ELBAZ, North African family noted for its rabbis. The Elbaz family originally lived in Azzaouia, *Morocco, from which it was expelled in 1668 by King Moulai Rashid along with 1,300 other families. They then settled in Fez and in Sefrou. Members of the family included MOSES BEN MAIMON *ALBAZ OF TARRODANT, author of Heikhal Kodesh, a kabbalistic commentary to the prayer book (Amsterdam, 1653), SAMUEL BEN ISAAC, author of Toledot Adam, a brief history up to the burning of the books in Italy (Venice, 1585), JACOB, author of Toledot Ya'akov, sermons (Venice, 1609), and SAMUEL BEN ISAAC (1698–1749), talmudist and codifier, who was head of the bet din of Fez. He was a friend of Ḥayyim b. Moses Attar, who would make no legal decision without his consent. Samuel is the author of Va-Yomer Shemu'el, talmudic novel-lae (Casablanca, 1929); his other works are still in manuscript. Many of his decisions were published in Jacob Ibn Ẓur's Mishpat u-Ẓedakah be-Ya'akov (Alexandria, pt. 1, 1894; pt. 2, 1903). Some of his piyyutim are in manuscript at the Ben-Zvi Institute in Jerusalem (no. 2072). JUDAH (1770–1847) was a codifier who headed the bet din of Sefrou. Many of his decisions were published in Avnei Shayish (2 pts., Jerusalem, 1930–34), and in his son's ḥayyei Amram. He was one of the major fundraisers for the kolelim in Ereẓ Israel. His son AMRAM (1799–1857), codifier, judge, and poet, wrote Ḥayyei Amram (Meknes, 1949). Another son, SAMUEL (1790–1844), left behind a manuscript work on Rashi, Ḥanokh la-Na'ar. RAPHAEL MOSES ((1823–1896), Samuel's son, was a talmudic scholar, kabbalist, poet, and scientist. He wrote many works, including Halakhah le-Moshe, responsa (Jerusalem, 1901); Shir Ḥadash, poems (Jerusalem, 1935); and Eden mi-Kedem (Fez, 1940). Still in manuscript are many of his writings, including Kisse ha-Melakhim, a history of ancient kings and of the Jews.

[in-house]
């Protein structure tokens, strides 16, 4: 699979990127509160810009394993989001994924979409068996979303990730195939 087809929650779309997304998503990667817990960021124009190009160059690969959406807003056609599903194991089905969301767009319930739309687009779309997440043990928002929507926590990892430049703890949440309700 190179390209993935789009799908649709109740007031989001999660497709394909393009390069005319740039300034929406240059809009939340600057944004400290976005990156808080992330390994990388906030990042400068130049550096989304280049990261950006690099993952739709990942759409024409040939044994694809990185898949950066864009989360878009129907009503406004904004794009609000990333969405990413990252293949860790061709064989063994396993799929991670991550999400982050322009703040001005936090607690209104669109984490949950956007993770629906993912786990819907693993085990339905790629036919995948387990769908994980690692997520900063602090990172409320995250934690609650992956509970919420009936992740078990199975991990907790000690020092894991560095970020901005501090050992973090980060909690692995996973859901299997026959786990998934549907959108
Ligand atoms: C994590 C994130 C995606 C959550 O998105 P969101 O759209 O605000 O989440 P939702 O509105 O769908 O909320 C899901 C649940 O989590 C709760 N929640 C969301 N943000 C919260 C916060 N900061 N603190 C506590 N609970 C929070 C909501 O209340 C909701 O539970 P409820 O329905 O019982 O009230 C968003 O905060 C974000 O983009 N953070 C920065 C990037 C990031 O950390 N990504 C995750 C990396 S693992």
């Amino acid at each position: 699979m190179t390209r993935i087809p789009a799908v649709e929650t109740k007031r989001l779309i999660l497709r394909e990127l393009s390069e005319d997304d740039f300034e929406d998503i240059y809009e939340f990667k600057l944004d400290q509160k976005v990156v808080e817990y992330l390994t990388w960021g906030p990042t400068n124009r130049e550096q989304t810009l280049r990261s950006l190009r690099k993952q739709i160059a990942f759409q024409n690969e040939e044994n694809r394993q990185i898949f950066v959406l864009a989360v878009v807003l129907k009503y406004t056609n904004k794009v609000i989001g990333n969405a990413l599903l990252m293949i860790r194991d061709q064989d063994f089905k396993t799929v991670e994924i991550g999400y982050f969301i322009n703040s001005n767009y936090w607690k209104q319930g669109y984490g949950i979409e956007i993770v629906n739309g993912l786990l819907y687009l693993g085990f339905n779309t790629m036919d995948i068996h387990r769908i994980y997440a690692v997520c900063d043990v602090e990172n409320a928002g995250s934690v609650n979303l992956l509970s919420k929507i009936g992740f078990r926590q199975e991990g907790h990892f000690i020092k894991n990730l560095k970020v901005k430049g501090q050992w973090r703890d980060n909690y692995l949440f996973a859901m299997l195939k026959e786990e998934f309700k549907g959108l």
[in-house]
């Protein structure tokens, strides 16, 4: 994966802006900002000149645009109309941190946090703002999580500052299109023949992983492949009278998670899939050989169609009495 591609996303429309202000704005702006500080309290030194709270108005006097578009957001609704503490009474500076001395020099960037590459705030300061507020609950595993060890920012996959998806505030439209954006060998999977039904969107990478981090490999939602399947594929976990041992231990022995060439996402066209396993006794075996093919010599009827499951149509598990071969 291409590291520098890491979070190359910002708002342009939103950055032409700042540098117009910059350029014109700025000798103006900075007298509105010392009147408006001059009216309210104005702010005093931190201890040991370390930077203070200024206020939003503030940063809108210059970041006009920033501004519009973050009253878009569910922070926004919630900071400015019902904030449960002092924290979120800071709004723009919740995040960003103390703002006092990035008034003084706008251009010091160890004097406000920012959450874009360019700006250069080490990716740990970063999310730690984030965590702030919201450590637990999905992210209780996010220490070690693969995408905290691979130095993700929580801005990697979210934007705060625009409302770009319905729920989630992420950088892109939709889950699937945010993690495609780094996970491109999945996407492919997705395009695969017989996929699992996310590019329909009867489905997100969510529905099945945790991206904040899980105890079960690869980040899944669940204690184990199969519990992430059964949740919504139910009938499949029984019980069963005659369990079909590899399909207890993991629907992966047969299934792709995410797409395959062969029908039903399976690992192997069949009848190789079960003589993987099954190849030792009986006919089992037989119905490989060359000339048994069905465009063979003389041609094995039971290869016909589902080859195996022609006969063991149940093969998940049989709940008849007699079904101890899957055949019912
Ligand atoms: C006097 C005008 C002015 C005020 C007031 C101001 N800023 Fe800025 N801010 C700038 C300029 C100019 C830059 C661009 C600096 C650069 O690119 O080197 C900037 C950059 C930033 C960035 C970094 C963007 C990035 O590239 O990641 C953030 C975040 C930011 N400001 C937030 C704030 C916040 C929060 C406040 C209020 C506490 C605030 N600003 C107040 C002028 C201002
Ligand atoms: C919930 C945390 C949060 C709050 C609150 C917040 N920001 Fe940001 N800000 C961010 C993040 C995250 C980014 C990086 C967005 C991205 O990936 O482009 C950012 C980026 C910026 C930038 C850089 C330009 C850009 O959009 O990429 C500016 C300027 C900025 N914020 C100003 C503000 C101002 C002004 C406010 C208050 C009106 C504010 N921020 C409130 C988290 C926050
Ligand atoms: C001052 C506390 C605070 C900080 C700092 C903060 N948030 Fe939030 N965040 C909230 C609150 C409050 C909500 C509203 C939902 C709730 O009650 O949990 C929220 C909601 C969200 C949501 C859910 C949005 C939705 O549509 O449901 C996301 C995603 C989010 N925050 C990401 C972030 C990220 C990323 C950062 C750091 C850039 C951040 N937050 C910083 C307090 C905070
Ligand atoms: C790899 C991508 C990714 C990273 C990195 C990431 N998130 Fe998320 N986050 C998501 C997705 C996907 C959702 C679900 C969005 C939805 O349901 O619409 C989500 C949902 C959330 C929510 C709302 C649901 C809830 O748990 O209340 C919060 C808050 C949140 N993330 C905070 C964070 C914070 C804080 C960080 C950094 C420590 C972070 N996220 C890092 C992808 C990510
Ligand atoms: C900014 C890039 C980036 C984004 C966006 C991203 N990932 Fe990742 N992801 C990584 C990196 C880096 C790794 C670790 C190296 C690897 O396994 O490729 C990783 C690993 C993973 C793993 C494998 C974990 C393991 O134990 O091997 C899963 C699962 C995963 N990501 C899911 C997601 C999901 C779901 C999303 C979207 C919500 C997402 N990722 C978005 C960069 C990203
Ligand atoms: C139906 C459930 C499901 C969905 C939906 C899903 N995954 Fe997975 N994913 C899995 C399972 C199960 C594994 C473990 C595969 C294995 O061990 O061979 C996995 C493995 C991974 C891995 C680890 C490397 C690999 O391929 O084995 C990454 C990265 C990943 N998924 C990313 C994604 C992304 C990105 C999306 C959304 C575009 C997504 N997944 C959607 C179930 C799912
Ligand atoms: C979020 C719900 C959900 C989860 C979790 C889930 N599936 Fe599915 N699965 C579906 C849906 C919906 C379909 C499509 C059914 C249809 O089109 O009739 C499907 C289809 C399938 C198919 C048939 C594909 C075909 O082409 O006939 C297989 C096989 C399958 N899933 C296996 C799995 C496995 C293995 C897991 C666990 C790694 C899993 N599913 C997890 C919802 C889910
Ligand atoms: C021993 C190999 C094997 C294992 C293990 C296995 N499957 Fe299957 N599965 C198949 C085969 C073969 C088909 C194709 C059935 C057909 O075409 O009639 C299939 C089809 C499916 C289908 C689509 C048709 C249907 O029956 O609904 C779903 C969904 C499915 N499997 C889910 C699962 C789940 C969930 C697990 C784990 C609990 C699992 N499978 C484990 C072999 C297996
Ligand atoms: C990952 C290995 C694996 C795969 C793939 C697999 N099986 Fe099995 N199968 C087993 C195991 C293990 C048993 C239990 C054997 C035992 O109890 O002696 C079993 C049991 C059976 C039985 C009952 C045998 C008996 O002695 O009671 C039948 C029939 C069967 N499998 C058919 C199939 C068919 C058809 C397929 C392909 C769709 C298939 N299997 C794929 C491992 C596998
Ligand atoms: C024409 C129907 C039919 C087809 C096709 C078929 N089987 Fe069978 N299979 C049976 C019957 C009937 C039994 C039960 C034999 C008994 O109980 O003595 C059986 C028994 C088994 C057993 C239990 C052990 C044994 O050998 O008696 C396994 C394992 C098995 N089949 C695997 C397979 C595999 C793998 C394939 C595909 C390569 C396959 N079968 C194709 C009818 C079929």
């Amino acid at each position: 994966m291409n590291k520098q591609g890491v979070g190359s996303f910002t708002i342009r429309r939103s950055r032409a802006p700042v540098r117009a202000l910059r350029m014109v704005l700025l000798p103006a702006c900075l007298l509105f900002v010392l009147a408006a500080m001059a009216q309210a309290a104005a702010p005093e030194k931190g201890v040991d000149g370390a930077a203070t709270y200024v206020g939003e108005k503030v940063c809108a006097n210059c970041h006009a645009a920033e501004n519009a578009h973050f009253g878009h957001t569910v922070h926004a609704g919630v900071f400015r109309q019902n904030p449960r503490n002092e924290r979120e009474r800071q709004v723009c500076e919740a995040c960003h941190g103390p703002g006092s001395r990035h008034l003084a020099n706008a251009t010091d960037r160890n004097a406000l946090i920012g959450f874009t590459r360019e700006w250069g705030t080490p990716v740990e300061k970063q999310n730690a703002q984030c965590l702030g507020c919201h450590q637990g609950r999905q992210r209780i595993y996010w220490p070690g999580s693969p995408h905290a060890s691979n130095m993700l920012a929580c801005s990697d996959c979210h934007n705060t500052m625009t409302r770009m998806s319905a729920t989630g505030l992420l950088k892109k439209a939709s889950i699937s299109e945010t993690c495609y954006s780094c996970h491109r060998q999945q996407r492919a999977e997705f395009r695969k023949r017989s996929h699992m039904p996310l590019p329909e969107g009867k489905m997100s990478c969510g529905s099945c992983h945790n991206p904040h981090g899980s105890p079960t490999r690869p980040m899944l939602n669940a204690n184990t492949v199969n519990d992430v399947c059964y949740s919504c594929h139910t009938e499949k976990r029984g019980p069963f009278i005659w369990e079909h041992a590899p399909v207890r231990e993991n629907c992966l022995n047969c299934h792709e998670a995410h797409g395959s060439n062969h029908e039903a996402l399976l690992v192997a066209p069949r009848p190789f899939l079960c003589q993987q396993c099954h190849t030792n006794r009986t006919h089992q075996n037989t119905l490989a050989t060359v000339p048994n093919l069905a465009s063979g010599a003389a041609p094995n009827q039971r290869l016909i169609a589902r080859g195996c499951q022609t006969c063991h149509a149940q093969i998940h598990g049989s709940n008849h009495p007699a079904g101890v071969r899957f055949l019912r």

S. Bass, Siftei Yeshenim (Amsterdam, 1680), 400, nos. 20, 28; H. Ben-Attar, Peri To'ar (Lemberg [?], 1810), introduction; J.M. Toledano, Ner ha-Ma'arav (1911), 74, 107, 138, 142, 208; idem, Oẓar Genazim (1960), 88; J. Ben-Naim, Malkhei Rabbanan (1931), 44, 102, 107, 120–1; A. Elbaz, Ḥayyei Amram (1949), introduction.
Sources: Encyclopaedia Judaica. © 2008 The Gale Group. All Rights Reserved.